It states on the package that you need to use equal parts of the purple and white compounds and mix them together thoroughly for the silicon to set up. However, they don’t include a scoop or perforated lines or anything, so I dug this little scoop out of my glitter drawer (doesn’t everyone have a glitter drawer?). [Editor’s note: yes. yes we do.]

So I make little scoops that were about the size of a dime…

…and then started mixing. Now, they also tell you on the package that it’s sticky– and IT IS. It totally stuck to the paper the container was sitting on. It even stuck to the glue gun mat that I usually work on because it’s non-stick! Thank goodness for my palette knife- I was able to slide it under to release it just fine.
Just to let you know, it is VERY easy to mix it’s soft and slightly greasy feeling, but not unpleasant. I was surprised how quickly it mixed up into one color. Time to make molds!

Unfortunately, I got caught up in the moment and forgot to take pictures of making the molds-but it’s so simple you don’t even need photos. You just wad your Mold-n-Pour into a ball, flatten slightly, and then press your object straight down into the blob. Leave it there for 10 minutes or so… and when your finger nail doesn’t leave a mark, it’s done.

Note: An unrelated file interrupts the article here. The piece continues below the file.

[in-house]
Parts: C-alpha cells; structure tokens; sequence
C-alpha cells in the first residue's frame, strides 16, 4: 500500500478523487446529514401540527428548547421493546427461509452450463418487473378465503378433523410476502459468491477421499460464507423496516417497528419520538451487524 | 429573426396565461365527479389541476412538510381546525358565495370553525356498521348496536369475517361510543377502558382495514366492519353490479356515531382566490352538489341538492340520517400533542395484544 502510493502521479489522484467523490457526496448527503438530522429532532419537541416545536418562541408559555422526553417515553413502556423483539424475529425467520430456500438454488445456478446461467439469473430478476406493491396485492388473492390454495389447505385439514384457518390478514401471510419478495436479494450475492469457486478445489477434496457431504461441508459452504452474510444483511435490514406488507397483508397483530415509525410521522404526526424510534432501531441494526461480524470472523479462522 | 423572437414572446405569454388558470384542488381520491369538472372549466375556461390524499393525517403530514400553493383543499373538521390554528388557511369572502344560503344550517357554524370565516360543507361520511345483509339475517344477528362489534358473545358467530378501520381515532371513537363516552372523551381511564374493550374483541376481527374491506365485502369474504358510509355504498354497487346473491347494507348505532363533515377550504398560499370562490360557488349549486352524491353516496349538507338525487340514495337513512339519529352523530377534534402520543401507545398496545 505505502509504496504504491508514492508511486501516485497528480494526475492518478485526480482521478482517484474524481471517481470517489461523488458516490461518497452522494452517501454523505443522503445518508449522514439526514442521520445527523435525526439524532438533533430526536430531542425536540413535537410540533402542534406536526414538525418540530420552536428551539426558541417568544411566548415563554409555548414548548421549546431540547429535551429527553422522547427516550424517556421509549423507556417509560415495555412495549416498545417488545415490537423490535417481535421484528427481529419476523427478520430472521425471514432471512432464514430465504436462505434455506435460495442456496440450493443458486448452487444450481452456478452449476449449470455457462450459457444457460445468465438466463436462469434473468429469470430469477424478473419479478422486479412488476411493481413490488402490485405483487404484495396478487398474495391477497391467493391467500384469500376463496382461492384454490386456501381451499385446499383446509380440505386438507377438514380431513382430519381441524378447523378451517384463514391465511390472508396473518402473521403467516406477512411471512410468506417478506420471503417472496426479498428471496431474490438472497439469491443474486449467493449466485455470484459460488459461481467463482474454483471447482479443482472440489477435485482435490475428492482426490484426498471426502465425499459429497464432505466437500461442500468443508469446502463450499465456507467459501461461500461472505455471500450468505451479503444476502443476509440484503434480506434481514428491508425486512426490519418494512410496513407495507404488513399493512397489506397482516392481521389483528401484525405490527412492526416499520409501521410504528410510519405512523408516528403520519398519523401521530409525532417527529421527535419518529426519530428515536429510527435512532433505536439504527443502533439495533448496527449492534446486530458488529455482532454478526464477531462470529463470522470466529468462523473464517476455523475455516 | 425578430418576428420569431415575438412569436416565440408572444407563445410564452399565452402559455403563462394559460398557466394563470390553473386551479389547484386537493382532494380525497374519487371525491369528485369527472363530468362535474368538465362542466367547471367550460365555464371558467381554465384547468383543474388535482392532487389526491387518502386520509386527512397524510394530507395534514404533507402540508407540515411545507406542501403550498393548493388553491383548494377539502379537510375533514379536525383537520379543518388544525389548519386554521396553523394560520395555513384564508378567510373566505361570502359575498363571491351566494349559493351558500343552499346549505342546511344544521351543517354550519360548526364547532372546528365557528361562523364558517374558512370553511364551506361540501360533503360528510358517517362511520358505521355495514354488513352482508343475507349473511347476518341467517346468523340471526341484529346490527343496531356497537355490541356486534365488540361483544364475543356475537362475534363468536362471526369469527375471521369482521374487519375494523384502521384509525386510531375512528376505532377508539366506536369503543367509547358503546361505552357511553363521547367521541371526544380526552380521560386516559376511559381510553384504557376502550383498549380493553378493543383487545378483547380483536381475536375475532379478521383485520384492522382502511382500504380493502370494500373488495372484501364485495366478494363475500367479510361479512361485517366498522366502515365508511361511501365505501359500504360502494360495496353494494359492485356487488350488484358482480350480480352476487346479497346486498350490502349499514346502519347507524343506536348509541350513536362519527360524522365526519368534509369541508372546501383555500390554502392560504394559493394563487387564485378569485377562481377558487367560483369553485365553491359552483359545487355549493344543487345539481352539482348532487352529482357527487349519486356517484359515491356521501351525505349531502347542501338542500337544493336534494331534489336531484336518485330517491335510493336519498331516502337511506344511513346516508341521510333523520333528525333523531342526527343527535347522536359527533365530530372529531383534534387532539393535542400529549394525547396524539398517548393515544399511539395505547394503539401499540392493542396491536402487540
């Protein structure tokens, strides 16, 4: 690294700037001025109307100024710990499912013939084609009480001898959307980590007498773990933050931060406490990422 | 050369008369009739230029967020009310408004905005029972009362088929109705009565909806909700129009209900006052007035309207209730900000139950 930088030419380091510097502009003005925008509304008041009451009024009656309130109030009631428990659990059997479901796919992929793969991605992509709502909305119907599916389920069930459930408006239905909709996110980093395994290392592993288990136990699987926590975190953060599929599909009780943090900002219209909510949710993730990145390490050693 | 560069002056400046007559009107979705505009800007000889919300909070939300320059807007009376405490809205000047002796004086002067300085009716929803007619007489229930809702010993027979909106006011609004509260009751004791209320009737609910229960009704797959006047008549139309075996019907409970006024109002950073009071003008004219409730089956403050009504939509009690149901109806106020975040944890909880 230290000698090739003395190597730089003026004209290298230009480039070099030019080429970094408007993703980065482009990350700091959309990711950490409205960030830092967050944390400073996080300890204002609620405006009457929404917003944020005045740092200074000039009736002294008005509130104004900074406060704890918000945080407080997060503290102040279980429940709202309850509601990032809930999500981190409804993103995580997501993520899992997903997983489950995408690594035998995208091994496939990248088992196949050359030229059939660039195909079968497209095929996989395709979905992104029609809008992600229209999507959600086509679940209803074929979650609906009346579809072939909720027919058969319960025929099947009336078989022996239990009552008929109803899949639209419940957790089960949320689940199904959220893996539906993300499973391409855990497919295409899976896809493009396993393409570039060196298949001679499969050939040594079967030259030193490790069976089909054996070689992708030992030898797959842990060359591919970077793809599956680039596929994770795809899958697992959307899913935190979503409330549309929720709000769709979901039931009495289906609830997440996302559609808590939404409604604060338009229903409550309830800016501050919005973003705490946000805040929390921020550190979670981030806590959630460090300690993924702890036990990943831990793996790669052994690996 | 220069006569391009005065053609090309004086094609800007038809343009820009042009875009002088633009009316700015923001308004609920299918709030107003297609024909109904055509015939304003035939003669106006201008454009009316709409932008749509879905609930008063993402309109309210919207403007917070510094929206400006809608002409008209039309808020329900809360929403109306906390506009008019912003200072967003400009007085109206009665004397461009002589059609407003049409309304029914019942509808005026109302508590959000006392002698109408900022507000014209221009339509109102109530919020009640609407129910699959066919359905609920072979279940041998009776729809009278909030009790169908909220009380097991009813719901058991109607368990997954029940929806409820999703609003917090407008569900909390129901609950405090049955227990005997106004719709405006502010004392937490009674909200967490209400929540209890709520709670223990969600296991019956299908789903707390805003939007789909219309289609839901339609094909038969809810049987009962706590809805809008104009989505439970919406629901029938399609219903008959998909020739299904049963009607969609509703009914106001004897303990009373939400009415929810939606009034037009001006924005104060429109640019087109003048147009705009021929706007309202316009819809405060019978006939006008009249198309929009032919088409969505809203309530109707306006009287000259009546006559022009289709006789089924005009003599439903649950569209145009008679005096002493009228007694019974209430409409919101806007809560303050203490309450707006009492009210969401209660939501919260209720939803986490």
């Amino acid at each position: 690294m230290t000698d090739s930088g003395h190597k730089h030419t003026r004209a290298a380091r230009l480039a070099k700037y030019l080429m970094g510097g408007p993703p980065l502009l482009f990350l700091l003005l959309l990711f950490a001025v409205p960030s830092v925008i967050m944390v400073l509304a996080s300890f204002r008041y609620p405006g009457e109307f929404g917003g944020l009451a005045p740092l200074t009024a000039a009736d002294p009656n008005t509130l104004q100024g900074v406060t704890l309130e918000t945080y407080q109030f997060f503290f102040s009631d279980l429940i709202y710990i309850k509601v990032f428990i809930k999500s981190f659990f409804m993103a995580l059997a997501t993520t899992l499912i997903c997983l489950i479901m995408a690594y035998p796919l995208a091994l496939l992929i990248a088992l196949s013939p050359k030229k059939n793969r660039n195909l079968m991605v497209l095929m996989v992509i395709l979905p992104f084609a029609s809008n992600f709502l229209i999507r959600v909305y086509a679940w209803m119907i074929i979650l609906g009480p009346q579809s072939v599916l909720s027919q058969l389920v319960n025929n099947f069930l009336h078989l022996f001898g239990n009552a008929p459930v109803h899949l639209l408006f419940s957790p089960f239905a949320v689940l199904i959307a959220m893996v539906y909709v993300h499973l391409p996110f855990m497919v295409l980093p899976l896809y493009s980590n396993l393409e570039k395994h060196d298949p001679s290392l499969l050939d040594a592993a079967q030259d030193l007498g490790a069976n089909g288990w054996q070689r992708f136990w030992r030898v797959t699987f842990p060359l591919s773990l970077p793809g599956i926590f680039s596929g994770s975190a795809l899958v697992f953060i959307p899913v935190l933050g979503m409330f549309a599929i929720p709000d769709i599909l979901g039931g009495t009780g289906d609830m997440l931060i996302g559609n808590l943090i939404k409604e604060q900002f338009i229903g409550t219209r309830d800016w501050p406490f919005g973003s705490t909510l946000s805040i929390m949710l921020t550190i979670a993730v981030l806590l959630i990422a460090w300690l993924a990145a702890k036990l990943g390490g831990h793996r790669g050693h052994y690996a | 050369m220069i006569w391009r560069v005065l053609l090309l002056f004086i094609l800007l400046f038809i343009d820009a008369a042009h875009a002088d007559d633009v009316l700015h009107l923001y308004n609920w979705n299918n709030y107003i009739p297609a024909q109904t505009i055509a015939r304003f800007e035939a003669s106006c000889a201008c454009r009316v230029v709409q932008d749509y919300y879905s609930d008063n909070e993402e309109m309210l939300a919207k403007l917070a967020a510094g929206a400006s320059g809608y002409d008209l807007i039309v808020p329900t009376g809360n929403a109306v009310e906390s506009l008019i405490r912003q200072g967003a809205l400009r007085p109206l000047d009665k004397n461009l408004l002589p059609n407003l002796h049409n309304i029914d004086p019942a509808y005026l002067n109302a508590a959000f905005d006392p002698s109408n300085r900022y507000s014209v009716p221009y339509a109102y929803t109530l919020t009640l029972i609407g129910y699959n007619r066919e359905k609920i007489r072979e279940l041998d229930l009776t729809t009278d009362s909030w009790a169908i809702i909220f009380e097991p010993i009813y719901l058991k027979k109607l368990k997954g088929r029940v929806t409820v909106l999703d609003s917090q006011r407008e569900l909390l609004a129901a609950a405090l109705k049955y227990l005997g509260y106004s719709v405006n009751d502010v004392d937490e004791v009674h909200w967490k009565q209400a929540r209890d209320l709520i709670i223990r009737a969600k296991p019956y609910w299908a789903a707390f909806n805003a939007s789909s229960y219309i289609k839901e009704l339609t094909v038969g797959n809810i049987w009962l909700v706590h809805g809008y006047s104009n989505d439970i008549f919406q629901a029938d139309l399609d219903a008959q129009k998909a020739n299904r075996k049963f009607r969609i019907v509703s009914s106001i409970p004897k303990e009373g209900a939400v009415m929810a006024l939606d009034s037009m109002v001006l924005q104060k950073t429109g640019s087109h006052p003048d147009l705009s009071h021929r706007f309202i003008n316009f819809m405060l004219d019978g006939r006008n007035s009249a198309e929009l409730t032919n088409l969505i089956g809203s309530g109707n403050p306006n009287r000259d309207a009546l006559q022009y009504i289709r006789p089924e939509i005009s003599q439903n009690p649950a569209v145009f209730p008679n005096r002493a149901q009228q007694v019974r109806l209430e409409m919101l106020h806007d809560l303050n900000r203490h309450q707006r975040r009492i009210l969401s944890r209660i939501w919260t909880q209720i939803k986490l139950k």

Because this is a silicon mold, it’s super flexible and non-stick. My original objects popped right out! I tried each mold- the leaf, face, and key- in polymer clay and melted UTEE, because I’m familiar with both of those. Here are my results:


Overall, I was impressed- the UTEE was easy to use- just pour in, let cool, and pop out (the black examples above are UTEE.) I also used gold polymer clay and again, the polymer de-molded so easily I had very little distortion. One note on polymer, though: the clay I was using was a little stiff, and so I had to work it to get it into the super-flexible mold- which DID cause some distortion (you can see that most clearly on the bottom-most face example; it’s a little flattened).

So after crafting for years without Mold n Pour, suddenly I’m scanning my studio for buttons, jewelry, and trinkets to make molds of!

Pros:

  • easy to knead
  • sets up quickly
  • heat-resistant; you could bake polymer clay right in the mold if you wanted to
  • can be used for chocolate or food-crafting if dedicated to food-only
  • can also be used for soap & candle-making
  • readily available at craft & big-box stores
  • OK price-point- between $11-13

Cons:

  • no easy way to measure – you gotta eyeball it…
  • sticky- watch your surfaces!
  • so soft & flexible it might not “stand up” to firm polymer clays

Have YOU used Mold-N-Pour? Love it? Hate it?? Tell us about your experience!

Disclosure Statement

Click on the link at the top of the page to visit Craft Critique for comments, giveaways and more!